In a supplementary submission to the Ministry of Justice on the AML/CFT Phase 2 exposure draft bill, the New Zealand Law Society says it has identified some further concerns.
The Law Society's first submission on the Anti-Money Laundering and Countering Financing of Terrorism reforms identified a number of issues, and stated that application of phase 2 to lawyers on 1 January 2018 was much too soon.
The supplementary submission points to concern at the broad definition of "designated non-financial business or profession" (DNFBP) in the exposure draft insofar as it applies to lawyers.
Every lawyer who in the ordinary course of business carries on any of the listed activities would come within the definition, and accordingly would be a reporting entity under section 5 of the principal Act.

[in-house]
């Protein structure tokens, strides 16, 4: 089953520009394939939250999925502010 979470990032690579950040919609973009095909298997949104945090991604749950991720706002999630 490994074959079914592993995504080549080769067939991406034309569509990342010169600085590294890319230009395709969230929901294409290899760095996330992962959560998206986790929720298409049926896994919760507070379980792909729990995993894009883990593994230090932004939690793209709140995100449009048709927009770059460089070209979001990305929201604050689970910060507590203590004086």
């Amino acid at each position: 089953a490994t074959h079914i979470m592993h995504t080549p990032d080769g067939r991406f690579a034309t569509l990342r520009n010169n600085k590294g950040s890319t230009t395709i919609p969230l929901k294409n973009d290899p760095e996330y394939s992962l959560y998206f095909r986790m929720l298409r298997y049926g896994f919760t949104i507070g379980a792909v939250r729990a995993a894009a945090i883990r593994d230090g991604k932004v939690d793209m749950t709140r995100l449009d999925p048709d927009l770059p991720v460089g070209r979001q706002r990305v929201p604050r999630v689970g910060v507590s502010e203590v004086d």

The Law Society says there is a strong case for exempting from the definition of DNFBP lawyers who are employees of law firms or non-lawyer entities.
"Staff lawyers are under the direction and supervision of their employer and it would seem inappropriate to impose directly on them the obligations contained in the Act," it says.
In virtually all cases it would be entirely impractical for a staff lawyer to comply with a number of requirements. Instead, these should be complied with by the employer if the employer is a DNFBP, the Law Society says.